Astonishing image of Jupiter reveals never-before-seen wild weather phenomenon

NASA's James Webb Telescope captured astonishing images of Jupiter that revealed an unusual weather phenomena in the planet's atmosphere that researchers have never seen before. The astronomers spotted a high-speed jet stream in Jupiter's atmosphere just over the equator about 25 miles above the cloud layer. Incredibly, the jet stream is more than 3,000 miles wide and travels around 320 miles per hour, "twice the sustained winds of a Category 5 hurricane here on Earth," according to NASA.

"This is something that totally surprised us, said University of the Basque Country physicist Ricardo Hueso who co-authored the study reporting these results in the scientific journal Nature Astronomy.

From CNN:

Researchers compared winds detected by Webb at high altitudes with those within the lower layers picked up by [the] Hubble [Space Telescope] and tracked changes in wind speed. Both space observatories were necessary to detect the jet stream, as Webb spotted small cloud features and Hubble provided a look at the equatorial atmosphere, including storms not related to the jet. The two telescopes provided a broader look at Jupiter's complex atmosphere and the processes taking place within the layers.

"We knew the different wavelengths of Webb and Hubble would reveal the three-dimensional structure of storm clouds, but we were also able to use the timing of the data to see how rapidly storms develop," said study coauthor Michael Wong, planetary scientist at the University of California, Berkeley, who led the associated Hubble observations, in a statement.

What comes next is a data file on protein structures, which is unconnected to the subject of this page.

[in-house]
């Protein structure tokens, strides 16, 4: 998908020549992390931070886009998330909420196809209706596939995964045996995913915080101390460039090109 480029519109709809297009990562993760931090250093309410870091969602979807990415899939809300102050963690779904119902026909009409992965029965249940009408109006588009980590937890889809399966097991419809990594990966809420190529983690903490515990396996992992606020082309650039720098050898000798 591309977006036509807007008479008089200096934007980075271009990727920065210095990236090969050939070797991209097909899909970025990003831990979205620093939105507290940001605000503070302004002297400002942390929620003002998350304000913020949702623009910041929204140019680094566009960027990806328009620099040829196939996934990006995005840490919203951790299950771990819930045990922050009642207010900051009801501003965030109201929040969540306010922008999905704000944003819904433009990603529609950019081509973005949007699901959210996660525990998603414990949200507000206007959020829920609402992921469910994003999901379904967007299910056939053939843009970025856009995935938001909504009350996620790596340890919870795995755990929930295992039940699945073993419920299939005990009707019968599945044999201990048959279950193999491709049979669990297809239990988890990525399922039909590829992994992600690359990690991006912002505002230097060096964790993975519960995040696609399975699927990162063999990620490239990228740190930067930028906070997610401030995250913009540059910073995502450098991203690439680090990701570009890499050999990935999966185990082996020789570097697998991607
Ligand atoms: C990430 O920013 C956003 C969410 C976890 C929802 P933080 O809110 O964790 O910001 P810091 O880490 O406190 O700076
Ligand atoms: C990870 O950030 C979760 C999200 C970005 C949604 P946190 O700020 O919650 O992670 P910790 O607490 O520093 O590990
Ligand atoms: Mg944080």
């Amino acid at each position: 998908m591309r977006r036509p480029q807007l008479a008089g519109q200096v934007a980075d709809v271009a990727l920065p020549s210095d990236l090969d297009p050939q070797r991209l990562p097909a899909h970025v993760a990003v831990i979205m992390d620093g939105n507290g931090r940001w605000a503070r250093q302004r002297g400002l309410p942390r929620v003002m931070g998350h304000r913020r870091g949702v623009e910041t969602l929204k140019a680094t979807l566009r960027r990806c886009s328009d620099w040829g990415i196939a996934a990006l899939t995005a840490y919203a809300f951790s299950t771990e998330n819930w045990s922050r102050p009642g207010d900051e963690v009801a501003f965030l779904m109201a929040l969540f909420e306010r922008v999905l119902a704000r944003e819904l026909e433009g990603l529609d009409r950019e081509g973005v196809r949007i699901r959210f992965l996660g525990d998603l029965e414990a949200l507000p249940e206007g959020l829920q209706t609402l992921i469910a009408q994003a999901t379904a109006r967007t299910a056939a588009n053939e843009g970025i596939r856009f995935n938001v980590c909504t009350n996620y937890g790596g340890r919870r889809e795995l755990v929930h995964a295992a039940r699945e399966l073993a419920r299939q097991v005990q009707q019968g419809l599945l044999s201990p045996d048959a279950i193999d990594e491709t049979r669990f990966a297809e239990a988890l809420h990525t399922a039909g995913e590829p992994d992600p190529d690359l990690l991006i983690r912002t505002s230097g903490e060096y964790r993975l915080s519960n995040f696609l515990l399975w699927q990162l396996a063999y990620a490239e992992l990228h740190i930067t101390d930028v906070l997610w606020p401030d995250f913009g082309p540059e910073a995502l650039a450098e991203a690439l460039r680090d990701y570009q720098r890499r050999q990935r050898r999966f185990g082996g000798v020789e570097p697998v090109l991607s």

From NASA: This image of Jupiter from NASA's James Webb Space Telescope's NIRCam (Near-Infrared Camera) shows stunning details of the majestic planet in infrared light. In this image, brightness indicates high altitude. The numerous bright white 'spots' and 'streaks' are likely very high-altitude cloud tops of condensed convective storms. Auroras, appearing in red in this image, extend to higher altitudes above both the northern and southern poles of the planet. By contrast, dark ribbons north of the equatorial region have little cloud cover. In Webb's images of Jupiter from July 2022, researchers recently discovered a narrow jet stream traveling 320 miles per hour (515 kilometers per hour) sitting over Jupiter's equator above the main cloud decks. Image: NASA, ESA, CSA, STScI, R. Hueso (University of the Basque Country), I. de Pater (University of California, Berkeley), T. Fouchet (Observatory of Paris), L. Fletcher (University of Leicester), M. Wong (University of California, Berkeley), J. DePasquale (STScI)

(Thanks, Jason Weisberger!)